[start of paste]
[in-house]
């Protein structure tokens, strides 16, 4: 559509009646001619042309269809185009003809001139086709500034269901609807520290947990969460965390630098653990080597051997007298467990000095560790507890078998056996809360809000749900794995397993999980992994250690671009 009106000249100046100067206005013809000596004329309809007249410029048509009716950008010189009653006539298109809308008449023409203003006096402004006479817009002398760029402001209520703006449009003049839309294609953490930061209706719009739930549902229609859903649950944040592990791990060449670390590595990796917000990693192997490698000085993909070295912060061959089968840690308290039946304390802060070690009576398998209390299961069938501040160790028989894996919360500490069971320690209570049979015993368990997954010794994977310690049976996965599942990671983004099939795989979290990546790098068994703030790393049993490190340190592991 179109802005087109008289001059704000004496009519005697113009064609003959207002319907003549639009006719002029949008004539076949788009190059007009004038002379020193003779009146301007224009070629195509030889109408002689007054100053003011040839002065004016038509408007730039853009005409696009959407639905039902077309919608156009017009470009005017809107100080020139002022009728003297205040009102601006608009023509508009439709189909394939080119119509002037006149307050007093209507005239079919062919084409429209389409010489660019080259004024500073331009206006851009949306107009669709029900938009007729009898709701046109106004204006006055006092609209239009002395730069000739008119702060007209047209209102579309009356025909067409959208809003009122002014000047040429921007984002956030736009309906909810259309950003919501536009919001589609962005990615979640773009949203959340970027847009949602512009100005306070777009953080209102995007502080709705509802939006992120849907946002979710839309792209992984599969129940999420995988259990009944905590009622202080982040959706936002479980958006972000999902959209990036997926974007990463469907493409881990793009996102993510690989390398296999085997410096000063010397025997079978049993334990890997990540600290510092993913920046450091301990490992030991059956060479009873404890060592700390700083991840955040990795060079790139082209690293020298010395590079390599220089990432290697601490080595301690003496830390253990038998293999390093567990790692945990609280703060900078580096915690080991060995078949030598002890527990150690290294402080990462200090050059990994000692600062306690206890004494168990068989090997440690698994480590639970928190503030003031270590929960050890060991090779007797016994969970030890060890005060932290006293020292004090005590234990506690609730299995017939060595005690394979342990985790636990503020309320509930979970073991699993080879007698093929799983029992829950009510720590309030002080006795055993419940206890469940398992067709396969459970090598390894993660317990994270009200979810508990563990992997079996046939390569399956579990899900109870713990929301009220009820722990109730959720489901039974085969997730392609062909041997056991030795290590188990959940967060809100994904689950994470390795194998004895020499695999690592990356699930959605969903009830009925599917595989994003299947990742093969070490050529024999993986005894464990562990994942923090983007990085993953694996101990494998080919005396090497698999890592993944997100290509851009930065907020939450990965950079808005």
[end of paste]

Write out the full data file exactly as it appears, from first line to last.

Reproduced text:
[in-house]
């Protein structure tokens, strides 16, 4: 559509009646001619042309269809185009003809001139086709500034269901609807520290947990969460965390630098653990080597051997007298467990000095560790507890078998056996809360809000749900794995397993999980992994250690671009 009106000249100046100067206005013809000596004329309809007249410029048509009716950008010189009653006539298109809308008449023409203003006096402004006479817009002398760029402001209520703006449009003049839309294609953490930061209706719009739930549902229609859903649950944040592990791990060449670390590595990796917000990693192997490698000085993909070295912060061959089968840690308290039946304390802060070690009576398998209390299961069938501040160790028989894996919360500490069971320690209570049979015993368990997954010794994977310690049976996965599942990671983004099939795989979290990546790098068994703030790393049993490190340190592991 179109802005087109008289001059704000004496009519005697113009064609003959207002319907003549639009006719002029949008004539076949788009190059007009004038002379020193003779009146301007224009070629195509030889109408002689007054100053003011040839002065004016038509408007730039853009005409696009959407639905039902077309919608156009017009470009005017809107100080020139002022009728003297205040009102601006608009023509508009439709189909394939080119119509002037006149307050007093209507005239079919062919084409429209389409010489660019080259004024500073331009206006851009949306107009669709029900938009007729009898709701046109106004204006006055006092609209239009002395730069000739008119702060007209047209209102579309009356025909067409959208809003009122002014000047040429921007984002956030736009309906909810259309950003919501536009919001589609962005990615979640773009949203959340970027847009949602512009100005306070777009953080209102995007502080709705509802939006992120849907946002979710839309792209992984599969129940999420995988259990009944905590009622202080982040959706936002479980958006972000999902959209990036997926974007990463469907493409881990793009996102993510690989390398296999085997410096000063010397025997079978049993334990890997990540600290510092993913920046450091301990490992030991059956060479009873404890060592700390700083991840955040990795060079790139082209690293020298010395590079390599220089990432290697601490080595301690003496830390253990038998293999390093567990790692945990609280703060900078580096915690080991060995078949030598002890527990150690290294402080990462200090050059990994000692600062306690206890004494168990068989090997440690698994480590639970928190503030003031270590929960050890060991090779007797016994969970030890060890005060932290006293020292004090005590234990506690609730299995017939060595005690394979342990985790636990503020309320509930979970073991699993080879007698093929799983029992829950009510720590309030002080006795055993419940206890469940398992067709396969459970090598390894993660317990994270009200979810508990563990992997079996046939390569399956579990899900109870713990929301009220009820722990109730959720489901039974085969997730392609062909041997056991030795290590188990959940967060809100994904689950994470390795194998004895020499695999690592990356699930959605969903009830009925599917595989994003299947990742093969070490050529024999993986005894464990562990994942923090983007990085993953694996101990494998080919005396090497698999890592993944997100290509851009930065907020939450990965950079808005």